ordered his chamberlain ÝAbd AllÁh b. ZamÝa105 to convene the people for prayer
(since he was unable to do so as he used to). Ibn ZamÝa met ÝUmar and asked him to
lead the prayer. ÝUmar started the rituals, and because he had a loud voice (jahÐr) the
Prophet heard him. He asked if it was ÝUmar indeed who was leading the prayer and

AÎmad, Musnad, I, 26. For other versions, see also: AÎmad, id, I, 38, 445-446, 454.
KhaÔÐb, TÁrÐkh, V, 76-77.
About him, see: ÝAsqalÁnÐ, IÒÁba, IV, 95-96 (4687).

when he was answered in the affirmative, he exclaimed: “God Almighty and the
believers refuse that! Order AbÙ Bakr to lead the prayer” (yaÞbÁ LlÁhu Ýazza wa jalla
dhÁlika wa-l-muÞminuna, murÙ AbÁ Bakrin fa-l-yuÒalli bi-n-nÁsi). ÝÀÞisha objected
that her father was a fragile man (raqÐq) who cannot avoid crying and when he will
start reading the QurÞÁn he will surely weep. Later ÝÀÞisha commented that she
described her father thus because she feared people would regard her father as an evil
oment (yatashÁÞm al-nÁÒ) as he was the first to fill in for the Prophet (and not because
she believed that her father was unfit for the job). The Prophet overrode her and
reiterated his commend. She tried once more to convince him but he was adamant and
said to her viciously: “You are like the women of Joseph” (ÒawÁÎib YÙsuf).106
In this version, the Prophet had no previous knowledge that ÝUmar was filling in for
him as the imÁm of the prayer. ÝUmar did the job because he was asked by Ibn ZamÝa,
MuÎammad’s chamberlain. But as soon as the Prophet heard his loud voice he stated
that neither God nor the believers consented and he demanded to appoint AbÙ Bakr as
imÁm. In other words, according the MuÎammad in his capacity as a prophet, the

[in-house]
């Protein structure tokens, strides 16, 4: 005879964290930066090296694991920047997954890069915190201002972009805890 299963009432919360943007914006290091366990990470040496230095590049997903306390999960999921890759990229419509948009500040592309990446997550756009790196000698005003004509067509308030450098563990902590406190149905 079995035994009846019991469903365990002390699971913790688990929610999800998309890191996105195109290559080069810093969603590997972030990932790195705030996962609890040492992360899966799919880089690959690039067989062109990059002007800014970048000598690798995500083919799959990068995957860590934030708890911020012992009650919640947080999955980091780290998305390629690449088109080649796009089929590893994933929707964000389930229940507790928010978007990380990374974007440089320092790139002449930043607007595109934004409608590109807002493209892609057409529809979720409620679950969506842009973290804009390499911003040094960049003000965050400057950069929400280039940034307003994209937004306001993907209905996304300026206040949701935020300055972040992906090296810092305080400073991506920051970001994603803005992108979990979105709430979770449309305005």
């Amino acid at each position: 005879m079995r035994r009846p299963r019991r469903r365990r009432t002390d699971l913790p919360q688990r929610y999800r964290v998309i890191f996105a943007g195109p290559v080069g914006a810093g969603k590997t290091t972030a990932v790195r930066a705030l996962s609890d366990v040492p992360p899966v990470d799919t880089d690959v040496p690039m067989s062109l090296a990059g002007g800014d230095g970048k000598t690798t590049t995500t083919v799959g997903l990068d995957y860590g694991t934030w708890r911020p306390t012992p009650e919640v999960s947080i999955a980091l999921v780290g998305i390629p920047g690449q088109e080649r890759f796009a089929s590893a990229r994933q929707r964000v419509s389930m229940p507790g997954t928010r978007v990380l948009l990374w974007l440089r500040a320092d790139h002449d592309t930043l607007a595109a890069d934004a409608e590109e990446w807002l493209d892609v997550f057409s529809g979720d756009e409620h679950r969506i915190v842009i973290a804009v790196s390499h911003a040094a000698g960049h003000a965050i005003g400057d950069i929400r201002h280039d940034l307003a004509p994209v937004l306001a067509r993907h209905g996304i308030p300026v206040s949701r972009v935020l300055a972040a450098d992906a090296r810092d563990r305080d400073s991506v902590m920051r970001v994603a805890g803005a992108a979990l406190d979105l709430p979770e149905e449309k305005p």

status of AbÙ Bakr as his substitute was ordained by God and by the believers. (The
issue of “the women of Joseph” will be discussed below).
A different version is circulated on the authority of Al-QÁsim b. MuÎammad b. AbÐ
Bakr (d. 112/731) who relates an episode transmitted to him by his aunt ÝÀÞisha. Al-
QÁsim107 grew up in the house of his aunt after the murder of his father MuÎammad
b. AbÐ Bakr108 and is considered as a reliable informant on her authority. ÝÀÞisha
recalled that when the Prophet was on his deathbed, he was asked for his permission
to perform the prayer even though he could not attend it. The Prophet agreed and
ordered to appoint AbÙ Bakr to fill in for him as imÁm. A little while later he fainted
and when he regained his senses he asked his wives if his command was carried on.
ÝÀÞisha attempted to change his mind commenting that her father was a delicate man
and that the praying believers might not hear him. She proposed to order ÝUmar to fill
in for the Prophet instead of her father. The Prophet snapped at her: “You all are like
the women of Joseph. Order AbÙ Bakr to lead the prayer! There may be amongst you
people who slander and others who have aspirations of their own, but God rejects this

AÎmad, Musnad, VI, 34. See also: ÝAbd al-RazzÁq, MuÒannaf, V, 432; Ibn SaÝd, ÓabaqÁt, II, 217.
For al-QÁsim, see: ÝAsqalÁnÐ, TahdhÐb, s.v. al-QÁsim b. MuÎammad.
For MuÎammad b. AbÐ Bakr and his murder in Egypt by the Umayyads, see: ÝAsqalÁnÐ, id, s.v.
MuÎammad b. AbÐ Bakr.

and so do the believers” (fa-rubba qÁÞilin wa mutamannin wa yaÞbÁ LlÁhu wa-l-

In this version the Prophet ordered to appoint AbÙ Bakr as imÁm. Contrary to the first
version mentioned above, ÝUmar did not lead the prayer. He was proposed for the job